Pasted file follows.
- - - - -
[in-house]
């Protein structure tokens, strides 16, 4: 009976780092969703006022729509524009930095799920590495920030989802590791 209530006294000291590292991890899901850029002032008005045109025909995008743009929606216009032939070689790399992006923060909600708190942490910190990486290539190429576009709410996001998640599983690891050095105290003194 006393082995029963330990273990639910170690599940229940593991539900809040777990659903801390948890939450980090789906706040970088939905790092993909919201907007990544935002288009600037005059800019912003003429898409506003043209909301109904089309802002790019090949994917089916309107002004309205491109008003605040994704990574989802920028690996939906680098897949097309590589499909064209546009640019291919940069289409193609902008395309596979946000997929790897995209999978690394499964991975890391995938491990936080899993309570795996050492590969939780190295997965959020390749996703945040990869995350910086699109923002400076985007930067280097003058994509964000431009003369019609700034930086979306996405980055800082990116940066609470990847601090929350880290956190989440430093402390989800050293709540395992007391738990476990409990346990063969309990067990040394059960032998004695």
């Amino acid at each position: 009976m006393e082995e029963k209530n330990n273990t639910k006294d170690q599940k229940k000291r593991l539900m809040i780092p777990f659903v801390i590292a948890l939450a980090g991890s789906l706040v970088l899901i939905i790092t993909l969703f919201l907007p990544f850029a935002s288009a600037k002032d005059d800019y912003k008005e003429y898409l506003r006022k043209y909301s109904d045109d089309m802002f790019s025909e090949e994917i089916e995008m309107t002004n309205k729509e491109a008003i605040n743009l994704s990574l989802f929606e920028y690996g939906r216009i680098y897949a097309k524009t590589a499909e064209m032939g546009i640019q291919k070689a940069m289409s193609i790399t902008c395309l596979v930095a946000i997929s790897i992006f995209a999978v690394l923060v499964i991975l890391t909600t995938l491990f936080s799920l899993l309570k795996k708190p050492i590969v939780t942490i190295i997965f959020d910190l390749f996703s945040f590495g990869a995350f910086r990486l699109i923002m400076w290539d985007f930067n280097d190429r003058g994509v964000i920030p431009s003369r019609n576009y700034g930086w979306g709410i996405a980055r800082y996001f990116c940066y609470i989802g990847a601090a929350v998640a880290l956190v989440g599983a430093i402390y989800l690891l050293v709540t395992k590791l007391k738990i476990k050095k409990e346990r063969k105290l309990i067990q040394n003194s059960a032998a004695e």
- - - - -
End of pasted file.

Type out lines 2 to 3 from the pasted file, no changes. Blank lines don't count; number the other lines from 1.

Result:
């Protein structure tokens, strides 16, 4: 009976780092969703006022729509524009930095799920590495920030989802590791 209530006294000291590292991890899901850029002032008005045109025909995008743009929606216009032939070689790399992006923060909600708190942490910190990486290539190429576009709410996001998640599983690891050095105290003194 006393082995029963330990273990639910170690599940229940593991539900809040777990659903801390948890939450980090789906706040970088939905790092993909919201907007990544935002288009600037005059800019912003003429898409506003043209909301109904089309802002790019090949994917089916309107002004309205491109008003605040994704990574989802920028690996939906680098897949097309590589499909064209546009640019291919940069289409193609902008395309596979946000997929790897995209999978690394499964991975890391995938491990936080899993309570795996050492590969939780190295997965959020390749996703945040990869995350910086699109923002400076985007930067280097003058994509964000431009003369019609700034930086979306996405980055800082990116940066609470990847601090929350880290956190989440430093402390989800050293709540395992007391738990476990409990346990063969309990067990040394059960032998004695």
């Amino acid at each position: 009976m006393e082995e029963k209530n330990n273990t639910k006294d170690q599940k229940k000291r593991l539900m809040i780092p777990f659903v801390i590292a948890l939450a980090g991890s789906l706040v970088l899901i939905i790092t993909l969703f919201l907007p990544f850029a935002s288009a600037k002032d005059d800019y912003k008005e003429y898409l506003r006022k043209y909301s109904d045109d089309m802002f790019s025909e090949e994917i089916e995008m309107t002004n309205k729509e491109a008003i605040n743009l994704s990574l989802f929606e920028y690996g939906r216009i680098y897949a097309k524009t590589a499909e064209m032939g546009i640019q291919k070689a940069m289409s193609i790399t902008c395309l596979v930095a946000i997929s790897i992006f995209a999978v690394l923060v499964i991975l890391t909600t995938l491990f936080s799920l899993l309570k795996k708190p050492i590969v939780t942490i190295i997965f959020d910190l390749f996703s945040f590495g990869a995350f910086r990486l699109i923002m400076w290539d985007f930067n280097d190429r003058g994509v964000i920030p431009s003369r019609n576009y700034g930086w979306g709410i996405a980055r800082y996001f990116c940066y609470i989802g990847a601090a929350v998640a880290l956190v989440g599983a430093i402390y989800l690891l050293v709540t395992k590791l007391k738990i476990k050095k409990e346990r063969k105290l309990i067990q040394n003194s059960a032998a004695e």